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Mom Knew Sick Daughter Could Have Group B Strep, but Hospital Didn’t Listen to Her Warning

Ginger McCall and Evianna
Screenshot/KGW

Ginger McCall can’t understand why the hospital sent an obviously sick infant home.

As KGW News reports, the mom from Salem, Oregon had given birth to her first child, Evianna Rose, only seven weeks before.

She and her husband had waited a long time to have children and announced the pregnancy with a photo at the top of Mt. Elbert in Colorado. McCall says they took Evianna’s sonogram photo with them everywhere.

Evianna was a healthy and happy baby. But at 7 weeks old, she suddenly developed a fever and had difficulty breathing. McCall told KPTV:

“She was making this really terrible mewing, moaning noise. Like a kind of repetitive, it was like a weak cry.”

The worried mom took her baby to the emergency room, where Evianna was given a saline drip and Tylenol while the staff ran a few basic blood tests. McCall told the staff that she had tested positive for Group B Strep while pregnant with Evianna, but her warning appeared to have been ignored.

McCall was told that Evianna had a virus, but that they weren’t sure what the virus was. They discharged the infant by early afternoon, making it clear they didn’t think her condition was serious. McCall told KPTV:

“I will never forget the nurse saying to me, ‘This is her immune system getting stronger. This is her getting stronger.’ And it wasn’t. It was her dying. Every minute that they delayed, every minute that they didn’t conduct the tests that they should’ve conducted, every minute that we spent driving between places. That mattered. It mattered.”

Even when the hospital was discharging Evianna, it was clear that she was not improving. McCall told KGW:

“A baby at 7 weeks being discharged from the emergency room with still a temperature and still listlessness. I mean, that should not have happened.”

Back home, the baby’s condition continued to deteriorate. She began to vomit, and the moaning cry she made got worse.

McCall took her daughter back to the hospital. That’s when Evianna crashed, and things began to fall apart. Doctors worked desperately to revive the infant, then transferred her to Doernbecher Children’s Hospital in Portland. Meanwhile, McCall wasn’t sure what was happening with her child.

“I understand they were in crisis mode, but they didn’t clearly communicate to myself or my mother-in-law, who was with me, what was going on,” she told KGW. “We were sort of pushed aside and left in the dark, and before I knew it, she was intubated and unconscious.”

At the hospital in Portland, they finally got a diagnosis. Evianna had developed meningitis and sepsis from late-onset Group B Strep.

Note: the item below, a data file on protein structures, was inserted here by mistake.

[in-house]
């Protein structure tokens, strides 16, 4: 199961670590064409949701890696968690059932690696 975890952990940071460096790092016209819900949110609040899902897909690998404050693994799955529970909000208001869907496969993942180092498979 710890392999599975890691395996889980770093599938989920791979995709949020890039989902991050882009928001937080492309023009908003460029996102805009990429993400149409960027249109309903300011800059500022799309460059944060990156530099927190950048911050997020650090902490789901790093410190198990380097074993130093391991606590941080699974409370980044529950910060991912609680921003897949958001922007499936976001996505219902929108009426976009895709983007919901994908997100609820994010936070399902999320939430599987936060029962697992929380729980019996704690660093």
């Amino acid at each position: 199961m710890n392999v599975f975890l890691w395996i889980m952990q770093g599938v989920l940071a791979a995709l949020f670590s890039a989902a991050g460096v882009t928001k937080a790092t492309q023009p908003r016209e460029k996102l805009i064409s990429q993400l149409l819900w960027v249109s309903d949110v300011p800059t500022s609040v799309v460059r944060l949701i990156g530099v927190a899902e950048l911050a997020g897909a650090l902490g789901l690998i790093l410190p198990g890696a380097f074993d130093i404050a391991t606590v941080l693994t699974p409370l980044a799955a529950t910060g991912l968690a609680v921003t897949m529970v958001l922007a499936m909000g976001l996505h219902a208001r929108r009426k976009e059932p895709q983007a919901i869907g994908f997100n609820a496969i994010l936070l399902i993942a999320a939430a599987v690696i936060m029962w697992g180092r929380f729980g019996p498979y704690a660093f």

According to the Centers for Disease Control and Prevention (CDC), one in four pregnant women carry Group B Strep, which can be passed on to the baby at birth. To prevent this, doctors give IV antibiotics to women who tested positive during labor and delivery.

There are two types of Group B Strep infection in newborns, early-onset (during the first week of life) and late-onset (from the second week through the first three months of life). Both types can result in sepsis, pneumonia, and meningitis, but meningitis is more common with a late-onset infection.

Symptoms of Group B Strep disease include fever, lethargy, difficulty breathing, a blue-ish tone to the skin, and difficulty breathing. Group B Strep International adds that the cry of a baby who has the infection is distinctive and can include constant moaning or grunting. The organization provides examples of those cries on its website.

By the time Evianna was diagnosed, it was too late. She died fewer than 48 hours after her mom had taken her to the hospital for the first time.

“I woke up at about 5 [a.m.] and I could hear alarms going off and I said to my husband I think we need to let her go. And so they unplugged her and they took us out into the courtyard and they handed her to us and I was holding her when she died.”

McCall is heartbroken and frustrated that she lost her daughter so soon — and to a disease that could have been treated if caught earlier.

“It was just so sudden, and it seems like it should have been preventable,” she said. “That noise she was making, I wish they had paid more attention.”

The mom is now urging other parents to speak up and make sure they’re heard when it comes to their children’s health. She told KGW that she wasn’t able to get through to the ER staff on her first visit:

“Don’t assume they know or they’ve noticed the same thing you’ve noticed. And I mean, it’s your child. Trust your instincts. Advocate for yourself.”

McCall and her husband are struggling to come to terms with the loss of their only child and the fact that they will never get to see her grow up:

“She was beautiful. I know it’s really a silly thing to focus on, but I will never know what color her eyes would have been. I will never know who she was going to be,” the mom said. “I will never stop missing her, and I will never stop being sad that I didn’t get to know the girl, the young woman, and woman she would have been. I mean, I think she would have been incredible.”

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